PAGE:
It’s nearly fall, and the goldenrod is blooming. It feels like we get to this point faster and faster every year.
Goldenrod (Solidago spp.) gets a bad rap this time of year because so many people blame it for their allergies. But guess what—it isn’t the culprit! If you tend to get sneezy around the time that you see goldenrod blooming, it’s more likely that you are reacting to something like ragweed (Ambrosia spp.). Goldenrod pollen is relatively heavy and tends to drop to the ground instead of flying around; it’s more apt to be transported by insects.
Here at Mockingbird Meadows, we watch for goldenrod because it typically signals that our beekeeping year is coming to an end. The beautiful goldenrod is an important nectar and pollen source for our bees. The more we have, the better off they are. But did you know that there are benefits hidden in this plant for people, as well?
The leaves and flowers of this weed are both used for their medicinal compounds. Not only can its light anise flavor improve the flavor of a less tasty herbal blend, goldenrod shines in the urinary tract. It is astringent, diaphoretic and diuretic, so it tends to help in the maintenance of water balance in the body. Goldenrod is really good for urinary tract infections and kidney stones, but I especially like it for incontinence. Whether the loss of bladder control is due to fast growth in a child or to emotional pressure in an adult, adding goldenrod to your tea can be very beneficial.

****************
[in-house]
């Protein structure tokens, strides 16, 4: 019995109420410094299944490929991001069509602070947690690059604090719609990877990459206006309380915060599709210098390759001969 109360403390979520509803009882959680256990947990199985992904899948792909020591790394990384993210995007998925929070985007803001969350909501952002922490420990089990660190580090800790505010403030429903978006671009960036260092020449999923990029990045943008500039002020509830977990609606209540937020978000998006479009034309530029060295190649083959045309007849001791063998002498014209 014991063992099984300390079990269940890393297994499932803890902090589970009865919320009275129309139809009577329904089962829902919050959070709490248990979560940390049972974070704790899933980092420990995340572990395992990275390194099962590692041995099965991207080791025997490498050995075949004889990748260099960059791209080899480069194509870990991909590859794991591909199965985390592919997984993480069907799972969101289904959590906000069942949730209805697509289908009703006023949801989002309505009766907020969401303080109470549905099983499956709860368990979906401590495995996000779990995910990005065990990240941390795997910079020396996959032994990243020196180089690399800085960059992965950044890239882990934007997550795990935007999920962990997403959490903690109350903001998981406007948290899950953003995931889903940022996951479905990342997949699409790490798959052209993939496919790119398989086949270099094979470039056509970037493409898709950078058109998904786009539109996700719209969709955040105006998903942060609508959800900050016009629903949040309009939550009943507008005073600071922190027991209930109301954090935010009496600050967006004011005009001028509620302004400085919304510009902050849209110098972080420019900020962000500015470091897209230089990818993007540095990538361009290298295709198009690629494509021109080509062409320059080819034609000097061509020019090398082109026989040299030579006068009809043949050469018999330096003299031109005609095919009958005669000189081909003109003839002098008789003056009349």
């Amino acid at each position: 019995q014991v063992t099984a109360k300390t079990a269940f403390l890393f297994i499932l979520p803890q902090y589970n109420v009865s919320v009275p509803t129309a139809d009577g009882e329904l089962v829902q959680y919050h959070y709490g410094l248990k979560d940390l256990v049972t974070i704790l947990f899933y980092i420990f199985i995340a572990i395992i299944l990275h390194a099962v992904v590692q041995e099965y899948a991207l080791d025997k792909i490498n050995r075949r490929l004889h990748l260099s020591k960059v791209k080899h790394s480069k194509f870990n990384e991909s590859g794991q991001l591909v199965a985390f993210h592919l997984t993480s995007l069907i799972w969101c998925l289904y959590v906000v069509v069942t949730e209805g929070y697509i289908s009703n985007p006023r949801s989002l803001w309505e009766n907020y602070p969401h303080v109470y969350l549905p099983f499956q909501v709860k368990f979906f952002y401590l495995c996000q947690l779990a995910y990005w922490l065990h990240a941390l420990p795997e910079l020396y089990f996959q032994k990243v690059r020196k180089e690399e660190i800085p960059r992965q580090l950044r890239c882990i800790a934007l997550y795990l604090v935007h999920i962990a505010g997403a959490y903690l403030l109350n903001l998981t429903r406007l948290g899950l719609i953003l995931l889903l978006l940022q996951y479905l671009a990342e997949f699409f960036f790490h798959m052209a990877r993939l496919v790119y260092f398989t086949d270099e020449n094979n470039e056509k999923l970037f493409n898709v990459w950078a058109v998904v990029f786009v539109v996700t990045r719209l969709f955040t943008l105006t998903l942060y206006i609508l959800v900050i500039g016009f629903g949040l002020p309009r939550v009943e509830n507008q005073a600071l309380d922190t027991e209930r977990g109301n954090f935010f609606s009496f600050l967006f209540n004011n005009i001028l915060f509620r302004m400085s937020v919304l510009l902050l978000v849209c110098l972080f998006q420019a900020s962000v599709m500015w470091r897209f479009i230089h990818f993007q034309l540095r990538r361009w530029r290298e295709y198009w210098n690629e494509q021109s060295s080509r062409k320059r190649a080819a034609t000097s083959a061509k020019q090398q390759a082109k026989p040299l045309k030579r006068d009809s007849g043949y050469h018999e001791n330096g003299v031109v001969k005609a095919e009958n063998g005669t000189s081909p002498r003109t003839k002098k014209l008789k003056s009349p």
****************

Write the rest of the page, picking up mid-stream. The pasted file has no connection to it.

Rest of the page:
In the digestive system this sunny, yellow-flowered plant can be used to settle the stomach or stop diarrhea. It can also be used for fevers or to help relieve the congestion of cold or flu.
The blooms beautiful yellow color translates right through to your cup of tea. It seems as though it might also be able to lift the spirits, though that isn’t supported anywhere but in my imagination. What we do know is that the flower essence helps us to find our inner strength of conviction. It helps us to be true to ourselves.
Do you have goldenrod that is insinuating itself into your landscape regardless of your best efforts to remove it? Stop fighting it! Let it have a small patch of ground to live. If you’re pressured by what others may think if you leave a weed to grow, perhaps goldenrod is trying to tell you not to worry about things like that but to be true to your own beliefs.
Garden Golden Child
When we provide a haven for this beautiful weed to grow we benefit the bees, but also an untold number of butterflies and mantids. The American Painted Lady, the American Snout, the Red Admiral and the Clouded and Common Sulphur are just a few of the butterflies that depend on this plant. It’s a specialist in disturbed soil, so it also helps us to prevent erosion.
This fall, stay your hand. Please don’t pull the goldenrod! They are important to so many levels of garden health. Instead, pull up a chair and sit down to watch the beautiful display of winged visitors as you sip a sunny, yellow cup of goldenrod tea.
Get more tips on gardening for bees and other beneficial insects:
- 5 Ways to Invite Beneficial Insects to Your Garden
- Attract Beneficial Bugs with Meadowsweet
- Attract Monarchs with These Medicinal Flowers
- 22 Fruits, Flowers and Herbs to Attract More Bees to Your Farm
- Yarrow: A Garden Spotlight Bees Will Love